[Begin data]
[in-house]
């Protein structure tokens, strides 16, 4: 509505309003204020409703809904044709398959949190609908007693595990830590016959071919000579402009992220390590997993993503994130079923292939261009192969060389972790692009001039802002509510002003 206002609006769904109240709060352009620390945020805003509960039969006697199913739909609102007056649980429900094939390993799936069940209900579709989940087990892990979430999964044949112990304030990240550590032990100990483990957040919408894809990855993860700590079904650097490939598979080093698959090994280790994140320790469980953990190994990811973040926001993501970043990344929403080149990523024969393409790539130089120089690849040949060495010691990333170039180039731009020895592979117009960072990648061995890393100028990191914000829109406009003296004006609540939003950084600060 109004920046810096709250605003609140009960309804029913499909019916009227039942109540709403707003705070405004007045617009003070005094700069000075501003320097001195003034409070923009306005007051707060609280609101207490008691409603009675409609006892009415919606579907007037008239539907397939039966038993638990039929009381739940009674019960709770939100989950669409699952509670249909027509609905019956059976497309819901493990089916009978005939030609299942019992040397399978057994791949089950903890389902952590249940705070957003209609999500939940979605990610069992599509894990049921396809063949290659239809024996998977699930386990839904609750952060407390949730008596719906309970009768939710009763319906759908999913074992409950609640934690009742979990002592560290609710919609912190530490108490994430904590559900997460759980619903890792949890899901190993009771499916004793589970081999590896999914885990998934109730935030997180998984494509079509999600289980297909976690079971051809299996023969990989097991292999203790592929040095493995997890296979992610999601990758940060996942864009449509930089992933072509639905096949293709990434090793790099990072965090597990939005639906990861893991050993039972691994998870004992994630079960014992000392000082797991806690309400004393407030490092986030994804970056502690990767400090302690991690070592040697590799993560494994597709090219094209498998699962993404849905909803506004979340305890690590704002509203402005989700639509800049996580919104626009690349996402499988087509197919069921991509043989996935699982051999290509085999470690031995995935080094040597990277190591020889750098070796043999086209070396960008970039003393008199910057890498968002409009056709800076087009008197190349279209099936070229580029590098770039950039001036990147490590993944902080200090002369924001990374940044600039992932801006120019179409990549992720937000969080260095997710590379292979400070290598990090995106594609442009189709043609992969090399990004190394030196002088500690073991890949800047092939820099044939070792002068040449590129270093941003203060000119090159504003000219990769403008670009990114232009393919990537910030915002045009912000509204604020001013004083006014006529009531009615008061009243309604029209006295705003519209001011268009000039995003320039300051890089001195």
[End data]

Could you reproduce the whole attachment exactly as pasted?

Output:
[in-house]
């Protein structure tokens, strides 16, 4: 509505309003204020409703809904044709398959949190609908007693595990830590016959071919000579402009992220390590997993993503994130079923292939261009192969060389972790692009001039802002509510002003 206002609006769904109240709060352009620390945020805003509960039969006697199913739909609102007056649980429900094939390993799936069940209900579709989940087990892990979430999964044949112990304030990240550590032990100990483990957040919408894809990855993860700590079904650097490939598979080093698959090994280790994140320790469980953990190994990811973040926001993501970043990344929403080149990523024969393409790539130089120089690849040949060495010691990333170039180039731009020895592979117009960072990648061995890393100028990191914000829109406009003296004006609540939003950084600060 109004920046810096709250605003609140009960309804029913499909019916009227039942109540709403707003705070405004007045617009003070005094700069000075501003320097001195003034409070923009306005007051707060609280609101207490008691409603009675409609006892009415919606579907007037008239539907397939039966038993638990039929009381739940009674019960709770939100989950669409699952509670249909027509609905019956059976497309819901493990089916009978005939030609299942019992040397399978057994791949089950903890389902952590249940705070957003209609999500939940979605990610069992599509894990049921396809063949290659239809024996998977699930386990839904609750952060407390949730008596719906309970009768939710009763319906759908999913074992409950609640934690009742979990002592560290609710919609912190530490108490994430904590559900997460759980619903890792949890899901190993009771499916004793589970081999590896999914885990998934109730935030997180998984494509079509999600289980297909976690079971051809299996023969990989097991292999203790592929040095493995997890296979992610999601990758940060996942864009449509930089992933072509639905096949293709990434090793790099990072965090597990939005639906990861893991050993039972691994998870004992994630079960014992000392000082797991806690309400004393407030490092986030994804970056502690990767400090302690991690070592040697590799993560494994597709090219094209498998699962993404849905909803506004979340305890690590704002509203402005989700639509800049996580919104626009690349996402499988087509197919069921991509043989996935699982051999290509085999470690031995995935080094040597990277190591020889750098070796043999086209070396960008970039003393008199910057890498968002409009056709800076087009008197190349279209099936070229580029590098770039950039001036990147490590993944902080200090002369924001990374940044600039992932801006120019179409990549992720937000969080260095997710590379292979400070290598990090995106594609442009189709043609992969090399990004190394030196002088500690073991890949800047092939820099044939070792002068040449590129270093941003203060000119090159504003000219990769403008670009990114232009393919990537910030915002045009912000509204604020001013004083006014006529009531009615008061009243309604029209006295705003519209001011268009000039995003320039300051890089001195």